Carter probably shouldn’t have taken it. Better judgment, reason, instinct — hell, even conscience had all told him no, that grabbing this wasn’t worth the trouble, that the fence wouldn’t even be able to move it.
Of course, Carter took it.
Everybody’s got an itch, somewhere on their body between their tingling spine and the skin of their teeth, that gets them in trouble. Some people scratch it with coke or slots. If they’re really out of luck, they scratch it with more nuanced nails like self-sabotage or inferiority complexes. Carter’s itch fell somewhere in the middle: every now and then he’d see a painting or a jewel that set him right off. And while some people learned how to ignore it, breathe through the burn and go about their day, Carter went at it with the hopeless abandon of a mutt digging at fleas behind its ear.
So when Carter saw the piece in the museum — a twelve thousand year old, twenty-nine inch long proboscidean Mastodon femur, or so said the accompanying plaque, he inhaled sharply as he felt the familiar pulse of the itch.
Tall and rail-thin, with subtle features bespeaking a faint Inuit heritage, Carter was a meticulous guy — an indispensable trait for a proper professional. Over the next few days he figured out angles, calculated sensor specifications, and even fashioned a carrier to bring it out intact. In fact, his eye only missed one easy detail: the tiny, faded scrimshaw writing of a long-dead language along the piece’s shaft, that shone with an almost imperceptible blue glow when the moon’s rays touched it through the skylight.
Between the discordant crash of the door flying open before him and the sibilant shriek of claws rending linoleum behind him, Carter squealed again, clutched the femur closer to his chest and ran like hell, urine trickling down his leg in an unchecked flow.
The grab actually went pretty well. He’d crouched in a blind spot, the pressure plate was cut, and the guards were due back in a generous twelve minutes. As his clamp picked the glass up, his hand grasped the bone — something not done under a full moon by one of the tribe since roughly 13,000 BCE — and slid it into the stiff black casing. As he strode down the hall, the brightness of the carvings’ arctic blue light would have stung his eyes were the case clear.
He’d rounded a corner and came face to face with a hulking mass of muscle and patchy fur, most of its body concealed in unnatural shadows. Its glowing red eyes flashed; its slavering, outsized fangs gated an unfathomable maw that issued a primeval growl of warning he felt in his breastbone. With predatory slowness it put one of its four massive paws before the other, daring this gaunt sack of meat before it to run, run as fast and as far as it could.
This was around when Carter’s plan fell apart.
He turned tail and ran. Some part of his mind — the elusive, basic one responsible for gut feelings and road rage — told him to duck, and he hunched as a blurred shadow reeking of rotting meat and fresh blood soared over him in a savage lunge, crashing through the gift shop windows. The heady note of alarm klaxons joined his incoherent wails like a hell-bound opera. Gates began lowering and sirens bathed the shadows in the pulsing, visceral red.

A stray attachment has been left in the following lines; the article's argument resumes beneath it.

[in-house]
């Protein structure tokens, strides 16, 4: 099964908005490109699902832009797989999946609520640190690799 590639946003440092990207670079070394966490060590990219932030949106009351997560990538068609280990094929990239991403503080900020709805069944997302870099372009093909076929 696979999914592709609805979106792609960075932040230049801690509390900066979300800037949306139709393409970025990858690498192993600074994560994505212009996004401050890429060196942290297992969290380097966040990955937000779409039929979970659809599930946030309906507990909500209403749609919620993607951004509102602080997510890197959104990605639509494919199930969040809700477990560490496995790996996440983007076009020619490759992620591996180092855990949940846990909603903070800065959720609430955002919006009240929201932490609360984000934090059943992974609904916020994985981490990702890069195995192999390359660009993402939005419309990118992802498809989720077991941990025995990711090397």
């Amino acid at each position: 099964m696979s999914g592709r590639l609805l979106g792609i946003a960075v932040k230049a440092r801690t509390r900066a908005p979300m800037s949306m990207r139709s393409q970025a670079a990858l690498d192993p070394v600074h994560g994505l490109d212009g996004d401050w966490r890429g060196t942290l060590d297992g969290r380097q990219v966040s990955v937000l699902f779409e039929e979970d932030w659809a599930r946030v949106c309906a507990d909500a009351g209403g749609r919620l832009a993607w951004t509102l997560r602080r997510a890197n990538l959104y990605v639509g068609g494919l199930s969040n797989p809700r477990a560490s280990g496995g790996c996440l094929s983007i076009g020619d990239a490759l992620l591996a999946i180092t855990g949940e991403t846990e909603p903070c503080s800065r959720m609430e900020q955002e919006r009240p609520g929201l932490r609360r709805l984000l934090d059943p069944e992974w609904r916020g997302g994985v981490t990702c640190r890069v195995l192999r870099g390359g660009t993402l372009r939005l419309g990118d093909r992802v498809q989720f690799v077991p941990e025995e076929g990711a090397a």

Carter stumbled under a dropping mesh barrier and fell through an untempered plate glass door, shards sinking into his arms. He checked the case, clambered to his feet, and staggered moaning into the hot summer night.
He heard metal screech behind him, and knew the mesh gate was gone. Next came the basso thumps of heavy paws pounding into the asphalt. A guttural roar split the night and a vivid image of barbecue ribs at last week’s Fourth of July cookout entered unbidden into his mind, of ripping one rib from another and picking every bit of meat until nothing remained but a pile of bones on his plate.
Lost in such pleasant final memories as he was, he failed to notice the curb until it snagged his foot.
He fell hard but his cry had nothing to do with his severely broken nose; as his weight met the ground with a meaty thud, the sleek black case flew from his reaching arms. He watched as his prize flew through the air and bounced once, the black case bursting open and disgorging the bone. It landed in the grass and rolled.
All light abruptly disappeared in a looming shadow. Prone and helpless, Carter cradled his bleeding head, hoping only for a swift death.
A rush of wind went by and he looked up.
Its enormous jaws clutched the bone, blazing with white light. Its enormous body circled once and lay down, depositing its ancient prize between its claws and looking up at Carter with a mixture of triumph and jealous hate. Its upright ears flicked once, and it rubbed the bone affectionately with its muzzle. Its fur was translucent and fading, and the sound of its warning growl lowered to a distant echo. After the white light of the bone the primeval hound’s eyes were the last thing to fade, deep crimson pools that flickered off like candles dying in the wind.
Subway ads had sprung the itch once or twice before; the real nice exhibits usually got a billboard. Today was one of those times.
Carter’s left eye was still swollen shut, but his right looked on the blown-up image of a gold-cased Victorian pearl necklace as the train pulled to a stop and immediately wanted nothing else. It was even in the Antiquities section — he knew those cameras like a dance.
Carter thought and thought hard. With a deep breath he made himself relax, and he pointedly looked elsewhere.
Owen Rapine is a Philadelphia-based traveler, firefighter, and athlete who writes when nothing is on fire. He enjoys running, reading, and playing the transcendent jazz sounds of Charles Mingus at unacceptable noise levels.